Day 198 Cheese Scallop

Today I have access to my stove again and since I don’t know how long this will last I decided to use it despite the heat. However, my pantry has been blocked off so I still don’t have access to most of my staples. I decided to try making Miss Happel’s recipe for Cheese Scallop from the 1906 Berlin Cook Book.

As you are probably sick of hearing, I get sick eating dairy and can’t stand eggs, so this recipe is an odd choice for me. I decided to minimize the damage by making half the recipe. I soaked just over 1/2 cup of bread crumbs in some milk. Then I added 2 medium eggs, 1/2 tablespoon of butter and a cup of grated medium cheddar cheese. I stirred everything together and poured it into a baking dish. I sprinkled a little more cheese on top since I was out of bread crumbs. I baked it in a 350 degree oven for 15 minutes. I think it could have used a little more time but I was impatient and wanted to taste it (and get out of my partly mudded kitchen.

Fifty one year old Miss Annie Happel was listed as head of household in the 1911 census. She seems to have a number of lodgers living with her at 163 King Street. There are five single women as lodgers. They range in age from 19 to 34. She was born in Germany but all the lodgers were born in Ontario. Most are Lutheran but one is Mennonite while another is Brethern. One young woman is a book-keeper in a biscuit factory while the others work in a shirt factory mainly as seamstresses. Miss Happel had been a lodger herself in the 1901 census. At that point she lived with the Wood’s family.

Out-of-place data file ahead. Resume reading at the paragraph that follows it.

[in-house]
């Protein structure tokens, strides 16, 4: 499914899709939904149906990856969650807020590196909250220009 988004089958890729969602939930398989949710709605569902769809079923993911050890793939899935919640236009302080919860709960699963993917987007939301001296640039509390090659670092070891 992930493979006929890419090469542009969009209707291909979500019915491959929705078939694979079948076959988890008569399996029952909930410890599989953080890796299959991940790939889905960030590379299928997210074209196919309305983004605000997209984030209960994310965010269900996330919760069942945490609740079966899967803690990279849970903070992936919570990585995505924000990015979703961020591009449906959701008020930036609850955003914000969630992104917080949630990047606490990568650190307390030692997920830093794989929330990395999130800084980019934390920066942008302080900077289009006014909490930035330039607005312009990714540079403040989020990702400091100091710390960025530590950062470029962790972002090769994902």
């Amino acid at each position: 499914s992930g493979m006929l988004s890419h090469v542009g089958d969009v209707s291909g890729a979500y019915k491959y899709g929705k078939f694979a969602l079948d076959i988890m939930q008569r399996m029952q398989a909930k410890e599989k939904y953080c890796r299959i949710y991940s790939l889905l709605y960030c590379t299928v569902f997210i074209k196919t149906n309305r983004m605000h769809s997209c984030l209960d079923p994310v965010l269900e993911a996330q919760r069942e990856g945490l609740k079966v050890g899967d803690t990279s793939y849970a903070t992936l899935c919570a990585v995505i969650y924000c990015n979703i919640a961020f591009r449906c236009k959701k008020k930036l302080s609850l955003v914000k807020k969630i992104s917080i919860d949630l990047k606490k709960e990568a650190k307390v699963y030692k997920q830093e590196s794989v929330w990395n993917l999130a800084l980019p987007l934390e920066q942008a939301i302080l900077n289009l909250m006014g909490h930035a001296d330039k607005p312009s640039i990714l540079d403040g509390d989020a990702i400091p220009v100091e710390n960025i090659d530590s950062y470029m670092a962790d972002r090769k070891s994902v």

I enjoyed tasting Miss Happel’s Cheese Scallop. It is a rather strange dish and probably not one for company but I can certainly imagine a houseful of single women enjoying this spread on bread. It stretches ingredients and was probably quite economical in 1906. It would also appeal to someone who finds it difficult to chew. I’m not sure how to describe the taste and texture. It is soft but has more body than a souffle. It is different from the Welsh Rarebits since they don’t have bread crumbs and the cheese scallop doesn’t have beer. I’d suggest trying this if you like cheese and a modern cook might enjoy experimenting with herbs or adding green onions to the scallop.

Soak 1 cupful of dry bread crumbs in fresh milk, beat into this 3 eggs, add 1 tablespoonful butter and 1/2 pound grated cheese; place in deep dish, spread sifted bread crumbs on top and bake in hot oven a delicate brown. An excellent relish when eaten with thin slices of bread and butter.

This entry was posted in Appetizer, Cooking, Food History, Kitchener, Uncategorized and tagged , , . Bookmark the permalink.

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